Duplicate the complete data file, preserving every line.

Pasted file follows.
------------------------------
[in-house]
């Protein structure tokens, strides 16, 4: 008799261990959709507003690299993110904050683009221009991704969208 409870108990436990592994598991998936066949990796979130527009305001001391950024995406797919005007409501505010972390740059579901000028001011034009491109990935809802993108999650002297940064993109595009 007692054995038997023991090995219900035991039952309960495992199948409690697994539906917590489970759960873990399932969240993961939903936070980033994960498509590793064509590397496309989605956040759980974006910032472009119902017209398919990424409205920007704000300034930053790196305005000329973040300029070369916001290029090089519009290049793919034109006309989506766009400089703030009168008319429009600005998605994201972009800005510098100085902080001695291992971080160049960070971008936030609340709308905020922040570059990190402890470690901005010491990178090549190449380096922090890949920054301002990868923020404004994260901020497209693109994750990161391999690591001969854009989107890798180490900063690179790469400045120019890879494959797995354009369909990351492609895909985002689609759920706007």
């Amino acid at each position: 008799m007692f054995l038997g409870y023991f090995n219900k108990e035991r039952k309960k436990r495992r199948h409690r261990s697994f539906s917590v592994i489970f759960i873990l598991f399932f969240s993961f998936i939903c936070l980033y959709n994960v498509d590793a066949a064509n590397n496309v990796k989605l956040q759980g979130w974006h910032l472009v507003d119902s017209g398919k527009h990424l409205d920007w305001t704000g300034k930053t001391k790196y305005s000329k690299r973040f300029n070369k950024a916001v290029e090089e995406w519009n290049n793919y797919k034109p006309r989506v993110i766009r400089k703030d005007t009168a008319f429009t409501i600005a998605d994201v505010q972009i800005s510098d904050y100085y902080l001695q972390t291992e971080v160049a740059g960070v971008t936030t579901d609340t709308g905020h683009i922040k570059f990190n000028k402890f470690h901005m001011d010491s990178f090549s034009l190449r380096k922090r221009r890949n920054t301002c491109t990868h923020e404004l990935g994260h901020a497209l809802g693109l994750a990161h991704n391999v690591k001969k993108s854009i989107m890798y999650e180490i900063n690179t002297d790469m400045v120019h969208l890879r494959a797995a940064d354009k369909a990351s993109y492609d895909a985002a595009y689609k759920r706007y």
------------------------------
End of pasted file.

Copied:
[in-house]
């Protein structure tokens, strides 16, 4: 008799261990959709507003690299993110904050683009221009991704969208 409870108990436990592994598991998936066949990796979130527009305001001391950024995406797919005007409501505010972390740059579901000028001011034009491109990935809802993108999650002297940064993109595009 007692054995038997023991090995219900035991039952309960495992199948409690697994539906917590489970759960873990399932969240993961939903936070980033994960498509590793064509590397496309989605956040759980974006910032472009119902017209398919990424409205920007704000300034930053790196305005000329973040300029070369916001290029090089519009290049793919034109006309989506766009400089703030009168008319429009600005998605994201972009800005510098100085902080001695291992971080160049960070971008936030609340709308905020922040570059990190402890470690901005010491990178090549190449380096922090890949920054301002990868923020404004994260901020497209693109994750990161391999690591001969854009989107890798180490900063690179790469400045120019890879494959797995354009369909990351492609895909985002689609759920706007």
């Amino acid at each position: 008799m007692f054995l038997g409870y023991f090995n219900k108990e035991r039952k309960k436990r495992r199948h409690r261990s697994f539906s917590v592994i489970f759960i873990l598991f399932f969240s993961f998936i939903c936070l980033y959709n994960v498509d590793a066949a064509n590397n496309v990796k989605l956040q759980g979130w974006h910032l472009v507003d119902s017209g398919k527009h990424l409205d920007w305001t704000g300034k930053t001391k790196y305005s000329k690299r973040f300029n070369k950024a916001v290029e090089e995406w519009n290049n793919y797919k034109p006309r989506v993110i766009r400089k703030d005007t009168a008319f429009t409501i600005a998605d994201v505010q972009i800005s510098d904050y100085y902080l001695q972390t291992e971080v160049a740059g960070v971008t936030t579901d609340t709308g905020h683009i922040k570059f990190n000028k402890f470690h901005m001011d010491s990178f090549s034009l190449r380096k922090r221009r890949n920054t301002c491109t990868h923020e404004l990935g994260h901020a497209l809802g693109l994750a990161h991704n391999v690591k001969k993108s854009i989107m890798y999650e180490i900063n690179t002297d790469m400045v120019h969208l890879r494959a797995a940064d354009k369909a990351s993109y492609d895909a985002a595009y689609k759920r706007y």